Tuesday, August 9, 2011

Reasons to prohibit concealed weapons on college campuses

college guns campus carry

In response to the article Activists and Politicians Discuss the Right to Carry Concealed Weapons on College Campuses posted on The Chronicle, I thought I would summarize the top reasons for prohibiting concealed campus carry.

First, it is important to dispel some of the straw-man arguments that typically get shot down by the pro-carry side (pun intended?). The straw-man arguments are flimsy, easily-rebutted arguments that are brought up for the purpose of being defeated during one-sided debates.

Typical straw-man rebuttals include "Not all students who carry guns are killers" and "Guns don't kill people, people kill people." These might be great points, but nobody was arguing that all students who carry guns are killers, and nobody was trying to convince you that guns alone kill people. So let's focus on the arguments the anti-carry side ARE making...

1.) Concealed weapons would detract from a healthy learning environment. Some students and faculty are likely to feel less safe on a campus with concealed weapons. Surely, many students already feel unsafe on college campuses, especially members of minority groups - so when the uneasiness of being a minority is compounded by the fact that anybody could be carrying a concealed handgun, the anxiety would increase. Students experiencing anxiety on a daily basis would suffer academically. This is a fact that is often overlooked by majority students who do not understand what it feels like to experience a small but constant social pressure.

2.) Concealed weapons would introduce more weapons to a college campus. In the rare event that students have a physical altercation, their options are typically limited to fights with whatever items they have on them - including books, backpacks, fists, shoes, etc. Introducing guns to the equation means that there are more (serious) options. Even if the owner of the gun does not intend to use it, the gun could be stolen, taken, dropped, or simply used to threaten. A counter argument to this is that students who are planning on getting into serious fights might already be carrying concealed weapons illegally.

3.) One of the most important anti-carry arguments comes from law enforcement, and states that having multiple gun carriers on campus might create situations with multiple shooters. In a hypothetical situation with a campus shooter, if other students drew their concealed weapons, it would make it extremely difficult for responding officers to know who poses a serious threat. This would increase the difficulty and response time for the officers to do their jobs.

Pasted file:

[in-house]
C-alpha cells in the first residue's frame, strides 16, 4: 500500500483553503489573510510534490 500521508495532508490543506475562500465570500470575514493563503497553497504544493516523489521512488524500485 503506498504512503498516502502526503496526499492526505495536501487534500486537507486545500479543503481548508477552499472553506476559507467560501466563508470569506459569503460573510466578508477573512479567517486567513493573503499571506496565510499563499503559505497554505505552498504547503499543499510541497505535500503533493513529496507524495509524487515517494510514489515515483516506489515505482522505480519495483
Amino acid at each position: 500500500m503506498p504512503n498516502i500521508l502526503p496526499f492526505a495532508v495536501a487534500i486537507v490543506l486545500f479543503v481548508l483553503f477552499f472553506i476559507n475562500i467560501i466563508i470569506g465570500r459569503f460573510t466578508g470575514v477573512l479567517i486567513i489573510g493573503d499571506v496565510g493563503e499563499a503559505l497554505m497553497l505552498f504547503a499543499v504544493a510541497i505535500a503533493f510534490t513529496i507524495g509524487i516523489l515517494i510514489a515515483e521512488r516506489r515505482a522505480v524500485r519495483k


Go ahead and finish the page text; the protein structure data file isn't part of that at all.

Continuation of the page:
Finally, I'll end with a counter argument to the pro-carry sentiment that carrying a concealed weapon somehow protects the carrier. In the event of a shooter, the pro-carry side envisions a student with a concealed weapon protecting him or herself with return fire. There are two major implications here: (1) If students are seeking to return fire, they're not doing the most important thing, which is getting the heck out of there! (2) It is impossible to anticipate the emotional state you will be in. From the article in The Chronicle, Colin Goddard said that "when the gunman burst into his classroom, shock prevented him from seeing the situation clearly." Shock could also prevent someone with a concealed weapon from responding appropriately.

The idea that a person with a concealed weapon is protecting themselves by returning fire is crazy to me! How could firing even more bullets on a college campus be doing any good? Guns don't kill people, but bullets flying through campus from an undefined number of reactive, untrained shooters might.

If you want even more reasons, check out Why Our Campuses are Safer Without Concealed Handguns.

In the end, it's difficult to say what the best policy is in terms of concealed carry. There are so few campuses that allow concealed carry, and dramatic shooter events are (fortunately) very rare, that we just don't have the data to back up many of the implications. We should be able to discuss the topic rationally, without resorting to ad hominem attacks on students who wish to carry concealed weapons, and without invoking easily defeated straw-man arguments.

What I learned: Pro-carry legislators have an uphill battle, but "the way things have always been" arguments don't hold up to scrutiny.